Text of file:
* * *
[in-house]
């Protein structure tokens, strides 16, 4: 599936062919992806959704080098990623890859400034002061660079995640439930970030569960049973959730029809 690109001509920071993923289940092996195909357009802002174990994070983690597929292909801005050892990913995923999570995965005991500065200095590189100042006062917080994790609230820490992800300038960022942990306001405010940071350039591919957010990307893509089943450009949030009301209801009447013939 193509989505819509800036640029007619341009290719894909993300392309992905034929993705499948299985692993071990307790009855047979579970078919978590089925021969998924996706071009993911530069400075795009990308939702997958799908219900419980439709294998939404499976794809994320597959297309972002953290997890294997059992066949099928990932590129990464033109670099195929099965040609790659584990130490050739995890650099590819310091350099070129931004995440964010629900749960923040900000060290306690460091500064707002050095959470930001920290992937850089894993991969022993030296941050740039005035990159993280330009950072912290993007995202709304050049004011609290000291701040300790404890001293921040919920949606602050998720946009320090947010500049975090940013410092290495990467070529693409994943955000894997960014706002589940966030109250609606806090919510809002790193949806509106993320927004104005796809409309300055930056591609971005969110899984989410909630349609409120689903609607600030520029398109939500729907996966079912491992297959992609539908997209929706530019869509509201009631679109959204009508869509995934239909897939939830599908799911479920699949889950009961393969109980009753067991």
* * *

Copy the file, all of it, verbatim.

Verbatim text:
[in-house]
């Protein structure tokens, strides 16, 4: 599936062919992806959704080098990623890859400034002061660079995640439930970030569960049973959730029809 690109001509920071993923289940092996195909357009802002174990994070983690597929292909801005050892990913995923999570995965005991500065200095590189100042006062917080994790609230820490992800300038960022942990306001405010940071350039591919957010990307893509089943450009949030009301209801009447013939 193509989505819509800036640029007619341009290719894909993300392309992905034929993705499948299985692993071990307790009855047979579970078919978590089925021969998924996706071009993911530069400075795009990308939702997958799908219900419980439709294998939404499976794809994320597959297309972002953290997890294997059992066949099928990932590129990464033109670099195929099965040609790659584990130490050739995890650099590819310091350099070129931004995440964010629900749960923040900000060290306690460091500064707002050095959470930001920290992937850089894993991969022993030296941050740039005035990159993280330009950072912290993007995202709304050049004011609290000291701040300790404890001293921040919920949606602050998720946009320090947010500049975090940013410092290495990467070529693409994943955000894997960014706002589940966030109250609606806090919510809002790193949806509106993320927004104005796809409309300055930056591609971005969110899984989410909630349609409120689903609607600030520029398109939500729907996966079912491992297959992609539908997209929706530019869509509201009631679109959204009508869509995934239909897939939830599908799911479920699949889950009961393969109980009753067991």